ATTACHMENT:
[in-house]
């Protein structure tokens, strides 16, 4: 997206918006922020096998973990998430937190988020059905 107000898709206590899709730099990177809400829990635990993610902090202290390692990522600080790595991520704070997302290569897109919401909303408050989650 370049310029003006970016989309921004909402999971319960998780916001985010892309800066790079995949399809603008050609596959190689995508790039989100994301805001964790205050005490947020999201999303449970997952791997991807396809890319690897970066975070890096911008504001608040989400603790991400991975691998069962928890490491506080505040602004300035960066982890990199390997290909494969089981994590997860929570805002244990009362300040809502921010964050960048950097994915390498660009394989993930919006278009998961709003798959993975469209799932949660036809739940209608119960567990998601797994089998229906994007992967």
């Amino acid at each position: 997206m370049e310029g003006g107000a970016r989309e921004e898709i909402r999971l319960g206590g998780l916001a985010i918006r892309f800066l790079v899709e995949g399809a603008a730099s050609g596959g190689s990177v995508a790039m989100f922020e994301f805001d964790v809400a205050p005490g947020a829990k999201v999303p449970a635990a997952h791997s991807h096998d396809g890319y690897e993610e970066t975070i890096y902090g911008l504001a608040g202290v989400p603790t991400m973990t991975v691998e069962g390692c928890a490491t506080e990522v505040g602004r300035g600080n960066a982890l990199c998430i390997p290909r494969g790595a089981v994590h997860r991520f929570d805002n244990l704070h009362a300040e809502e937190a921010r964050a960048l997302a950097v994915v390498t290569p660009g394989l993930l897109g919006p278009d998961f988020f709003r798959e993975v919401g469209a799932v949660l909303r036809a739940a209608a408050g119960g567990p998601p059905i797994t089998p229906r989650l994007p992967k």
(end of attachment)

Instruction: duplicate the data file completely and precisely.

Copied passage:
[in-house]
């Protein structure tokens, strides 16, 4: 997206918006922020096998973990998430937190988020059905 107000898709206590899709730099990177809400829990635990993610902090202290390692990522600080790595991520704070997302290569897109919401909303408050989650 370049310029003006970016989309921004909402999971319960998780916001985010892309800066790079995949399809603008050609596959190689995508790039989100994301805001964790205050005490947020999201999303449970997952791997991807396809890319690897970066975070890096911008504001608040989400603790991400991975691998069962928890490491506080505040602004300035960066982890990199390997290909494969089981994590997860929570805002244990009362300040809502921010964050960048950097994915390498660009394989993930919006278009998961709003798959993975469209799932949660036809739940209608119960567990998601797994089998229906994007992967």
């Amino acid at each position: 997206m370049e310029g003006g107000a970016r989309e921004e898709i909402r999971l319960g206590g998780l916001a985010i918006r892309f800066l790079v899709e995949g399809a603008a730099s050609g596959g190689s990177v995508a790039m989100f922020e994301f805001d964790v809400a205050p005490g947020a829990k999201v999303p449970a635990a997952h791997s991807h096998d396809g890319y690897e993610e970066t975070i890096y902090g911008l504001a608040g202290v989400p603790t991400m973990t991975v691998e069962g390692c928890a490491t506080e990522v505040g602004r300035g600080n960066a982890l990199c998430i390997p290909r494969g790595a089981v994590h997860r991520f929570d805002n244990l704070h009362a300040e809502e937190a921010r964050a960048l997302a950097v994915v390498t290569p660009g394989l993930l897109g919006p278009d998961f988020f709003r798959e993975v919401g469209a799932v949660l909303r036809a739940a209608a408050g119960g567990p998601p059905i797994t089998p229906r989650l994007p992967k």